Elizabeth Haigh: Kaizen Comes To Mortimer House
The Notebook | 21st May 2019
The formidable experimental chef brings the Japanese philosophy of Kaizen to her unique culinary residency at Mortimer House
Elizabeth Haigh is a formidable chef who has garnered a reputation not only for her immense culinary expertise but also for resolutely shaking up a male-dominated industry that has for far too long been represented as a mainstay of toxic masculinity. It is testament to her skills that she was the founding head chef at Pidgin in East London, where she guided the popular neighbourhood restaurant to a Michelin star barely a year after opening. The company Kaizen House she has now developed with her partner Steele Haigh is devoted not only to betterment in the kitchen, but in all things, being broadly based upon the Japanese philosophy of productivity called Kaizen, which is intended to enable one to continuously improve in all aspects of being, taking constant baby steps in continuous physical, psychological and spiritual improvement. Given the clear parallels Kaizen shares with Abraham Maslow’s theory of self-actualisation, Haigh seemed the perfect choice for the first of our guest chef residencies in the Living Room and Den, where she applies the philosophy in an experimental multi-cultural à la carte menu that gives everyone the opportunity not only to indulge in her unique blend of Singaporean and Anglo-French cuisine, but also find out the narratives behind each dish from the chef herself. Here, the formidable architect-turned-chef talks to us about multi-disciplinary creativity, sharing stories through food, and overcoming stress with quiet and thoughtful resilience.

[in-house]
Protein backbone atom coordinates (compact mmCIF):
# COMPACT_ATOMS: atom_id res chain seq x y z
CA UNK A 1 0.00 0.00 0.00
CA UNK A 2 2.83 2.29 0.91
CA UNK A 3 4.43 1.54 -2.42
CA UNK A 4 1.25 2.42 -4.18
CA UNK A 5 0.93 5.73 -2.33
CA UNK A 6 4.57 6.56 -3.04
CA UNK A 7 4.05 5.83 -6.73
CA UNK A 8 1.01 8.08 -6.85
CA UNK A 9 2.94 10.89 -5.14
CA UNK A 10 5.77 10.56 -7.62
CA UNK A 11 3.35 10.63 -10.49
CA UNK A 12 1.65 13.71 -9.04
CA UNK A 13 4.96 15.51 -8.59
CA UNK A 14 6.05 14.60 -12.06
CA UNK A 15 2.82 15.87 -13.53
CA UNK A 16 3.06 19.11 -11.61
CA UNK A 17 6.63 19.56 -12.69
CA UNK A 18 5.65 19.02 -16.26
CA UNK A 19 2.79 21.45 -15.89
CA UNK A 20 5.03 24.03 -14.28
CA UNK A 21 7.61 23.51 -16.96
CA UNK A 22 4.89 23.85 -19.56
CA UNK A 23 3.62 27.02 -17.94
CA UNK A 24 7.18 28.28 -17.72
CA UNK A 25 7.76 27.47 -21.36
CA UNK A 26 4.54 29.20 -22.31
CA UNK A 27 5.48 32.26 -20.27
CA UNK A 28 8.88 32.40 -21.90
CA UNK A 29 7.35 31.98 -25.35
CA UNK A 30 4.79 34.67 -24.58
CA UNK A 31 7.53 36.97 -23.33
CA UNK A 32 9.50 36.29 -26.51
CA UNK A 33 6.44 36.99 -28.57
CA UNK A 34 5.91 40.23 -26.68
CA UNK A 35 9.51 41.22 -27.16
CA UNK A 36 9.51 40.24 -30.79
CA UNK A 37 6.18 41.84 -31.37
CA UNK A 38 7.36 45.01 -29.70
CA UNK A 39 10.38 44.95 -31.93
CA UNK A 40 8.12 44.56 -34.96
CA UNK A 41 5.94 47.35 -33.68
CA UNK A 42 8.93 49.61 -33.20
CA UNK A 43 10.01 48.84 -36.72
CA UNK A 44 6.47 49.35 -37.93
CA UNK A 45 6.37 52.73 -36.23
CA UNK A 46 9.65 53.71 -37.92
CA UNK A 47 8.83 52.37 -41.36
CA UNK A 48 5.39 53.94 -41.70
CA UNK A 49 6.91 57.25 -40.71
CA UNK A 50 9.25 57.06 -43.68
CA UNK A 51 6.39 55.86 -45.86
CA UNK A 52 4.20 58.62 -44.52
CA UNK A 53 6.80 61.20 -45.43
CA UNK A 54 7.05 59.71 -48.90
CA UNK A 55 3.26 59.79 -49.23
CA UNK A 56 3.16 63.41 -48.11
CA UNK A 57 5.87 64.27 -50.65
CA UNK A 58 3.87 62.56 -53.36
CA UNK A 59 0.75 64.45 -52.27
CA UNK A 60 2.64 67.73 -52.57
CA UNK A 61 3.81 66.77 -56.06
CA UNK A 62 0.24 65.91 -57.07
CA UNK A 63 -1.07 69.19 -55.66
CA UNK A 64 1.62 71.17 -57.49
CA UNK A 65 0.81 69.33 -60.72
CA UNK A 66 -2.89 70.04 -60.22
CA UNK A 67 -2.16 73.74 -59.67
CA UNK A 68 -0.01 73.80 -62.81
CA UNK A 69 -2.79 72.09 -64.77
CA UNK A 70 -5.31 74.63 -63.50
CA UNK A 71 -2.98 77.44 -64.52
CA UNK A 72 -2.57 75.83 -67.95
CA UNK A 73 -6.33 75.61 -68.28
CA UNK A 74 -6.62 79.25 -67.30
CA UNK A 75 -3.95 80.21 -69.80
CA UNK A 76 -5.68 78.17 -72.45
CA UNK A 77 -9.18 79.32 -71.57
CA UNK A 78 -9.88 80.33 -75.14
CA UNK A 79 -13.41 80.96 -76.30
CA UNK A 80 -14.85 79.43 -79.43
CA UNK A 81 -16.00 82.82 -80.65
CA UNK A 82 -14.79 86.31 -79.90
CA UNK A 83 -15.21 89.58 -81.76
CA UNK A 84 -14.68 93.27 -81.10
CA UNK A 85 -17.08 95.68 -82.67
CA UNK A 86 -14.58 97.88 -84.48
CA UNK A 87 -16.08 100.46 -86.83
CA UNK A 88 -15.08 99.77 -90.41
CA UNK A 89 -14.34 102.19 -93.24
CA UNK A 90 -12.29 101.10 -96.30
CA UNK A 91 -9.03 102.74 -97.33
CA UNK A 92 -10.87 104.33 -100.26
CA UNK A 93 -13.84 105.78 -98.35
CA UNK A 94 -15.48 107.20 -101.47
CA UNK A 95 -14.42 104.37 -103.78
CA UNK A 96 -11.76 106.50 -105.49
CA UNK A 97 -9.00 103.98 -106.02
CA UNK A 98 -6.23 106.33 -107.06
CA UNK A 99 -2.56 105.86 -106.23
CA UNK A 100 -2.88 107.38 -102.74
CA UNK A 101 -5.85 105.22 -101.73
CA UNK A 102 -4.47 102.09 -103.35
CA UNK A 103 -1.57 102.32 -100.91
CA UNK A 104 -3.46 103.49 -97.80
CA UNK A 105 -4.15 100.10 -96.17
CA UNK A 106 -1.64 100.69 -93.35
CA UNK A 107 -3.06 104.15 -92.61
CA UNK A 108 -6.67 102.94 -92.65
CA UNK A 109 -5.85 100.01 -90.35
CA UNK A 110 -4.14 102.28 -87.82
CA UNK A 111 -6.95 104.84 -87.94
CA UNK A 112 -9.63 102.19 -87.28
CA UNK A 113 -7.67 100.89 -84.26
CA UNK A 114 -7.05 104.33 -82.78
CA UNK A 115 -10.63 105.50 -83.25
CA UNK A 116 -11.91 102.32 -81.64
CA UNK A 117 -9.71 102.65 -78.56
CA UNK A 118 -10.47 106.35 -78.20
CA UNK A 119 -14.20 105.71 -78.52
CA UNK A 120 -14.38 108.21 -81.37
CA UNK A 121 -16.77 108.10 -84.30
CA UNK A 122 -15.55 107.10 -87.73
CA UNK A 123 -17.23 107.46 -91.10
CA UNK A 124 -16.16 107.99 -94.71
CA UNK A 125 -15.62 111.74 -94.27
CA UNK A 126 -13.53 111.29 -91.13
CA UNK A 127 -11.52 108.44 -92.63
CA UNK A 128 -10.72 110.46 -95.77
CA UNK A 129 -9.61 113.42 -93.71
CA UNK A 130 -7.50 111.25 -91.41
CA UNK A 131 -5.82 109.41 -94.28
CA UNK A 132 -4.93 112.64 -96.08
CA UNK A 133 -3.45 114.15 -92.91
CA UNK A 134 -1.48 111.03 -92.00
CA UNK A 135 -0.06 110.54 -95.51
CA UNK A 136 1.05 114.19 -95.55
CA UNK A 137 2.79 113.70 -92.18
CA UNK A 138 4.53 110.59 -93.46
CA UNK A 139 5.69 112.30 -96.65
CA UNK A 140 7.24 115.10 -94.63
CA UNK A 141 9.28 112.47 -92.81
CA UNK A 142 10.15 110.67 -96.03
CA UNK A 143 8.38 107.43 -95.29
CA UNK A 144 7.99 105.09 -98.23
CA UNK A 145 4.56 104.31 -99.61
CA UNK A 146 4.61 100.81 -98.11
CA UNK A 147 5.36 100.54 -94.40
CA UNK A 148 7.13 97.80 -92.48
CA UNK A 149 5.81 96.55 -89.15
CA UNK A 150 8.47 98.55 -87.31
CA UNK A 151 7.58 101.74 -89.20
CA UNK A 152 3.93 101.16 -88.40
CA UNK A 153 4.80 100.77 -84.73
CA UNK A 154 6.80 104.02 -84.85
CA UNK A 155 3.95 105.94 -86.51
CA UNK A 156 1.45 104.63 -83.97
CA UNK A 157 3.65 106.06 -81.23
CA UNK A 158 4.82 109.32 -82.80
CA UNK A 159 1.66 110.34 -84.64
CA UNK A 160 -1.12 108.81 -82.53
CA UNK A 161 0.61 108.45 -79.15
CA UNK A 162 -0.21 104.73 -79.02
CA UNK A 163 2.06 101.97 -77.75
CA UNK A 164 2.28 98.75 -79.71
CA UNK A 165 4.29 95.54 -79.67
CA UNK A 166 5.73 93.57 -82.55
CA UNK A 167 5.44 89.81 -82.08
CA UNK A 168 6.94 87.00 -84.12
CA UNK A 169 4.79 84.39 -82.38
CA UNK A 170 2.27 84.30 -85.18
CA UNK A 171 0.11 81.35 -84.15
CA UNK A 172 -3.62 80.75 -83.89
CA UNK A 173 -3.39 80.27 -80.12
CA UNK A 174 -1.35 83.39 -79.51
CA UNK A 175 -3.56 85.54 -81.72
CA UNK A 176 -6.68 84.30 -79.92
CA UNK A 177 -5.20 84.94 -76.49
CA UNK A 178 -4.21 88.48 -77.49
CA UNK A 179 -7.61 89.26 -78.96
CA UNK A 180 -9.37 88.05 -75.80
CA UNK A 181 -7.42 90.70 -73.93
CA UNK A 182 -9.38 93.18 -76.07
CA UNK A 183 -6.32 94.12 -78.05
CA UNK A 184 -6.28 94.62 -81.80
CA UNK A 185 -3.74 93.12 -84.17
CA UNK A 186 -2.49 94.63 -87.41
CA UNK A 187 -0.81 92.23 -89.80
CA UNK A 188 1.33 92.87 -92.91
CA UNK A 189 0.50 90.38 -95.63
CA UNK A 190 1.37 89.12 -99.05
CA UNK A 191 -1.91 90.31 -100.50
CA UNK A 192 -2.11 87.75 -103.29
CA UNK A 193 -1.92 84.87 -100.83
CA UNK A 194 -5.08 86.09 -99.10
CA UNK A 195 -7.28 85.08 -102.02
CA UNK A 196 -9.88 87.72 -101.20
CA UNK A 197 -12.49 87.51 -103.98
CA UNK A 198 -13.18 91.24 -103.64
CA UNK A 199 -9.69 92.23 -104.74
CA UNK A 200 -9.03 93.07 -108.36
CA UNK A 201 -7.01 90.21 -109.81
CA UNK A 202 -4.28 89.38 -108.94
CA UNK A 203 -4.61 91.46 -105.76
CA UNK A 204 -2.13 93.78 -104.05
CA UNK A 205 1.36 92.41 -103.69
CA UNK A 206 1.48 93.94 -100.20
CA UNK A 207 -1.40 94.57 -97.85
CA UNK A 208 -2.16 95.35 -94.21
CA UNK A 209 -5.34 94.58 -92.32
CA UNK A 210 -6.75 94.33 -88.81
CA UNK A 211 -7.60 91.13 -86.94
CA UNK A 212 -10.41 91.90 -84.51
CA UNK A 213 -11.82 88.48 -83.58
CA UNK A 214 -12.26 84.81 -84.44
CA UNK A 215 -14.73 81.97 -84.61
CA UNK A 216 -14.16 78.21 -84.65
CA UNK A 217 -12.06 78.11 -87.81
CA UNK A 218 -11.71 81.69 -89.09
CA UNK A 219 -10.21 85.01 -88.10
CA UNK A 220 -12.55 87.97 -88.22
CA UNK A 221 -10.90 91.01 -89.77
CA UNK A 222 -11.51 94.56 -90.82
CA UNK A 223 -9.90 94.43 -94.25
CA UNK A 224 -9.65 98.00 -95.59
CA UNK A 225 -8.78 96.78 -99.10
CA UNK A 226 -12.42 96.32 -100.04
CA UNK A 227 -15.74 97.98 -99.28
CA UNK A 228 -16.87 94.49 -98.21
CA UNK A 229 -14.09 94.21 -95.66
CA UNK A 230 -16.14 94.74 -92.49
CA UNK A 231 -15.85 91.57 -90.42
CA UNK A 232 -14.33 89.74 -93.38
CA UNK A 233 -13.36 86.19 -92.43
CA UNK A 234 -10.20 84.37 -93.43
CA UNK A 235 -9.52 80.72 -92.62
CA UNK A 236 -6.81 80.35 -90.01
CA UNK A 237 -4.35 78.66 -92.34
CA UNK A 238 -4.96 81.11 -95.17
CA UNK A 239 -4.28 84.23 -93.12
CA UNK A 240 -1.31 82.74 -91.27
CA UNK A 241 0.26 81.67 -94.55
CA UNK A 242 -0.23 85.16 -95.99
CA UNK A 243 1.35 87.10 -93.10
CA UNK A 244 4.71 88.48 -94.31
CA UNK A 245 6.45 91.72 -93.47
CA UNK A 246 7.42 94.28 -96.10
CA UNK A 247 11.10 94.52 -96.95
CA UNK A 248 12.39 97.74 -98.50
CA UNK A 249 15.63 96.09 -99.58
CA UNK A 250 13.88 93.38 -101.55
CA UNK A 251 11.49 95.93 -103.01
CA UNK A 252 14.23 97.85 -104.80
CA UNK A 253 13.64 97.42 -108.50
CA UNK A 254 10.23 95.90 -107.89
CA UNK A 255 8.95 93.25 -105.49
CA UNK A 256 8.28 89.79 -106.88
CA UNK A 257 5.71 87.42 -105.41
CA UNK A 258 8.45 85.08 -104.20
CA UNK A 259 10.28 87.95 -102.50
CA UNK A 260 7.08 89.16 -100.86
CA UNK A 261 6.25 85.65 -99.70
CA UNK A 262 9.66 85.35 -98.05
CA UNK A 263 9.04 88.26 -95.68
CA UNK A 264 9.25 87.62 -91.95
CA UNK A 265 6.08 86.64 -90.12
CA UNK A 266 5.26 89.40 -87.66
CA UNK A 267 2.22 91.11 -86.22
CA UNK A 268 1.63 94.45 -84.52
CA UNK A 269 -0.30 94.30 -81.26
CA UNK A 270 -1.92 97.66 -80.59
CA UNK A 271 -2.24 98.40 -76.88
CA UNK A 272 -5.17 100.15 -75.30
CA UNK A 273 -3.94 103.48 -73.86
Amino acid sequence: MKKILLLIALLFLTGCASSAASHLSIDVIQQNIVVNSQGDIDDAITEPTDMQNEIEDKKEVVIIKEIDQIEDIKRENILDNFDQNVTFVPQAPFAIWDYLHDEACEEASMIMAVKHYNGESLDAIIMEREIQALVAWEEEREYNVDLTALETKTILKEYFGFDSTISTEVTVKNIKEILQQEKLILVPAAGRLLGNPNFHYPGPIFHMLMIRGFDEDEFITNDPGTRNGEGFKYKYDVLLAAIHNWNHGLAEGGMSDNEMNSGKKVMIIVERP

I read that you initially studied architecture at Saint Martins before becoming a chef-what made you switch disciplines, and what are the parallels between the two?
I would say I love both disciplines. Working at Saint Martins was really challenging. It really pushed you to be more creative and think outside of the box. I just have an underlying passion to cook, though, so when I was studying, I'd spend all my time outside of the studio cooking, and, honestly, I found I just wanted to make a little bit of a leap to the other side. One thing I learnt from Saint Martins is that there’s being creative and then there’s using that creativity constructively–sort of like, challenging the norm, and pushing yourself. It’s also an extremely competitive environment, so I think that helped me in becoming a chef, where I’m extremely competitive. They're also quite similar disciplines in terms of the creativity–there’s time management, money management, team management, and both are about constructing something from scratch, and being involved in every stage of the process. In the kitchen, it's not about just knowing a recipe–you've got to know exactly how that recipe is broken down, and how it works; how to build the foundation of the dish.
Tell us about the philosophy of Kaizen, because it sounds as though it ties into our foundational principles at Mortimer House…